June 8, 2021

The #MeToo movement raised awareness of sexual harassment and sparked changes inside and outside of the workplace. Among the significant changes for employers are stronger anti-harassment laws. Currently, New York, California, Illinois, Connecticut, Maine, Delaware and certain industries in Washington State require employers to provide sexual harassment training to address this persistent problem.

Regardless of whether it is mandated by law, an effective sexual harassment training program can help organizations improve workplace culture and foster respect, diversity and inclusion.

Here are 7 strategies for a creating an effective online sexual harassment training program:

  1. Align training with the organization’s strategy, values and priorities
    To have a positive impact, sexual harassment training — or any workplace initiative — should be aligned with the organization’s business strategy, values, principles and priorities. This starts with the endorsement and active support of senior managers.
  2. Tailor content to the work environment
    Online compliance training needs to keep pace with the evolving workplace and e-Learning developments. Presenting topics in brief, interactive episodes and tailoring content to different industries and work environments are among the most effective ways to engage modern learners. Video scenarios and other interactive elements should go beyond the obvious and depict the nuances of behaviors that perpetuate a toxic work environment.
  3. Focus on stories
    One of the most effective ways to engage modern learners is to use the power of storytelling. A good story connects with people on an emotional level and holds their attention as scenarios unfold. Behavior-based training that humanizes topics through stories and relevant examples can motivate employees to reflect upon their conduct and what they can do to make positive changes.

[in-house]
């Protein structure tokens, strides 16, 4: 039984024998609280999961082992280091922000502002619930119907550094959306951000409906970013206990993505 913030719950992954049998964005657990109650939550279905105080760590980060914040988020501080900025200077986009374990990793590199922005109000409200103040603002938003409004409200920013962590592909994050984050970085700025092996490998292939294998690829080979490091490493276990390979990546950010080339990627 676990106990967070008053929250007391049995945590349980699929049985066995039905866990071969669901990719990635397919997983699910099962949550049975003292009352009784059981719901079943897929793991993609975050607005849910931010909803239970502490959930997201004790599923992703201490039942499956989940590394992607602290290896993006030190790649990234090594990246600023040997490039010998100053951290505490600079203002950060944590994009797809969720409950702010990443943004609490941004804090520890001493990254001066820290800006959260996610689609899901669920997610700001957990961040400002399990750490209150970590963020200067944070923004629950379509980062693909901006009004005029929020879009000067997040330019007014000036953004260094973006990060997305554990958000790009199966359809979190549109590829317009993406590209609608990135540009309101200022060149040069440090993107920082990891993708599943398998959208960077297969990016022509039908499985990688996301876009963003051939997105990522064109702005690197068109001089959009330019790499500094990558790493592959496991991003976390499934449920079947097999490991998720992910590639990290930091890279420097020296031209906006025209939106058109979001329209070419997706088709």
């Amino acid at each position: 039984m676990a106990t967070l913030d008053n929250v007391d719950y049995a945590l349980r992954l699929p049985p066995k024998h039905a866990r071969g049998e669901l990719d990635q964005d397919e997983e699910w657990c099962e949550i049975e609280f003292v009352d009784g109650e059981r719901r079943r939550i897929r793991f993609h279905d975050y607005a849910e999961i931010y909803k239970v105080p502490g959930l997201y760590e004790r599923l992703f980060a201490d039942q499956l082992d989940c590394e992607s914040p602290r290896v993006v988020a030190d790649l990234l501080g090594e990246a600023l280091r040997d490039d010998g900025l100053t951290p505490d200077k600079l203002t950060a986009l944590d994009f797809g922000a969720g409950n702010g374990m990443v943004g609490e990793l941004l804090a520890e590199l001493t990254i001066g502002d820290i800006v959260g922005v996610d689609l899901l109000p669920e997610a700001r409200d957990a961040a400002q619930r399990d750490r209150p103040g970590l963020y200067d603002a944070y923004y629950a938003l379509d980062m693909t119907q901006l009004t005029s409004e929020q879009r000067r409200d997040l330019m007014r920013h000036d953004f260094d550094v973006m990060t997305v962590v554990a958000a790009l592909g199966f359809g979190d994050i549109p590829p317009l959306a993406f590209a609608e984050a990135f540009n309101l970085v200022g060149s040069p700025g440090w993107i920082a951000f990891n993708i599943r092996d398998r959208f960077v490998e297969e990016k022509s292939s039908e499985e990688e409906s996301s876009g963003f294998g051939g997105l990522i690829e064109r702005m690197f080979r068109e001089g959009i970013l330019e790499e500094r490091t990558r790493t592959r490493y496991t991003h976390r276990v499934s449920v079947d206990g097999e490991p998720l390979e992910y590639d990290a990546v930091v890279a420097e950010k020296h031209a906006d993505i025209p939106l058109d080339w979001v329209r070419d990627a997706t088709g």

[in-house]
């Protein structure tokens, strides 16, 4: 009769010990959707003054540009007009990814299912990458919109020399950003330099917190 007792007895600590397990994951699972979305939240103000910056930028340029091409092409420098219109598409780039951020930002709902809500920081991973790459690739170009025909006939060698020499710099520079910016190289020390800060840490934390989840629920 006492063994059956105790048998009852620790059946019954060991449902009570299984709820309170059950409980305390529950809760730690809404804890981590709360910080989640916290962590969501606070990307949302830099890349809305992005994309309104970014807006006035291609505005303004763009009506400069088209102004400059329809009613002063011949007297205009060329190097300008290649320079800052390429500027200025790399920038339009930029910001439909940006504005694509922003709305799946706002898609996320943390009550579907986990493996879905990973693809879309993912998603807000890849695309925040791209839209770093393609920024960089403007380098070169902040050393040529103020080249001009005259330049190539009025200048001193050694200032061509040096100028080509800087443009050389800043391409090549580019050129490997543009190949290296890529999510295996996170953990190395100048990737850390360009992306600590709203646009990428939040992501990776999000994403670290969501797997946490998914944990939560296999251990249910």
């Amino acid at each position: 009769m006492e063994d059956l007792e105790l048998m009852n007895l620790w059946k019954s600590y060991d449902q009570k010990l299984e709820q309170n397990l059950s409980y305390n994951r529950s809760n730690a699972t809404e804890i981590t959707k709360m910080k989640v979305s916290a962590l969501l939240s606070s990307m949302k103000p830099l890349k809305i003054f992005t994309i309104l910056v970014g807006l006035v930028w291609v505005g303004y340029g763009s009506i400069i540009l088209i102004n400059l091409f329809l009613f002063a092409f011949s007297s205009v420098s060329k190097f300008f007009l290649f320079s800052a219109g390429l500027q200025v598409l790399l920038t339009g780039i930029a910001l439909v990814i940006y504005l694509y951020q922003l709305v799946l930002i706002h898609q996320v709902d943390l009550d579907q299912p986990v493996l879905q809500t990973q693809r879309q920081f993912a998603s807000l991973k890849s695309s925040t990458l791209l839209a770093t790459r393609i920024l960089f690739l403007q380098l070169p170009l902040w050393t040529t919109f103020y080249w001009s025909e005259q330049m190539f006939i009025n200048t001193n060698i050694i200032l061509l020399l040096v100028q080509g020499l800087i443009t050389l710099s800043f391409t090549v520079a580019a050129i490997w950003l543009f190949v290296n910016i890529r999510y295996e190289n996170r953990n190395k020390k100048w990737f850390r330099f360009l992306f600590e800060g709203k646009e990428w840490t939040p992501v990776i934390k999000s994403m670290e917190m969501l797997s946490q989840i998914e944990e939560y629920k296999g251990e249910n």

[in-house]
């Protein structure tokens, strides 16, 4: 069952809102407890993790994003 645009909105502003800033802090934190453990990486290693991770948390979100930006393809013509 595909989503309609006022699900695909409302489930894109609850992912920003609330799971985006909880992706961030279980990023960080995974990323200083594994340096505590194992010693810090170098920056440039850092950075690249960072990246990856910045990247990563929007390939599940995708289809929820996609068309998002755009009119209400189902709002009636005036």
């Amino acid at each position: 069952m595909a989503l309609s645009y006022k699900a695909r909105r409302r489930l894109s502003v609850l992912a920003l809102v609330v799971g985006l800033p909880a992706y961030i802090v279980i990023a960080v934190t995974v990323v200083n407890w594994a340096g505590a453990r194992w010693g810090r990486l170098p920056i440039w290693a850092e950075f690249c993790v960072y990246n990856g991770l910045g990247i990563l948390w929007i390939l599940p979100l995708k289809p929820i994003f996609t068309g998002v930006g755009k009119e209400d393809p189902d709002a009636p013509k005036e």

4. Encourage bystanders to safely intervene
    Bystander intervention training, which has its roots in preventing sexual assault in the military and on college campuses, is considered one of the most effective ways to stop misconduct before it rises to the level of unlawful harassment and discrimination. Teaching employees different ways to safely intervene can help de-escalate potentially harmful situations and prevent future ones. Being an active bystander also enables coworkers to be allies and show empathy and support for targets of misconduct.
  5. Connect the dots between harassment and DEI
    Training employees on what they can do to support a more diverse, equitable and inclusive (DEI) workplace is an important factor in preventing harassment and discrimination. Raising employee awareness of the benefits of inclusive thinking and the impact of unconscious bias and microaggressions can help organizations avoid behavior that can lead to inappropriate or discriminatory decisions.
  6. Ask for feedback
    Feedback surveys are well-known tools for measuring employee satisfaction, attitudes and perceptions. Surveying learners after they complete a course enables HR and training managers can gather useful information and uncover questions, topics and issues that can improve the training experience and overall program.
  7. Make harassment training part of a larger initiative
    Frequency and timing are important in elevating harassment training so it doesn’t become a task that gets checked off and forgotten. As part of a year-round strategy to prevent harassment and address other conduct and culture issues, training is both a strategic and practical tool to change behaviors and dramatize how policies, procedures and other practices apply in day-to-day interactions.

Traliant Insight

Since the #MeToo movement, more organizations are rethinking how to make sexual harassment training more engaging and effective. Behavior-based training that is endorsed by senior management and relevant to employees and their work environment is one of the cornerstones of creating a respectful, inclusive culture in which all employees feel they belong and are empowered to speak up.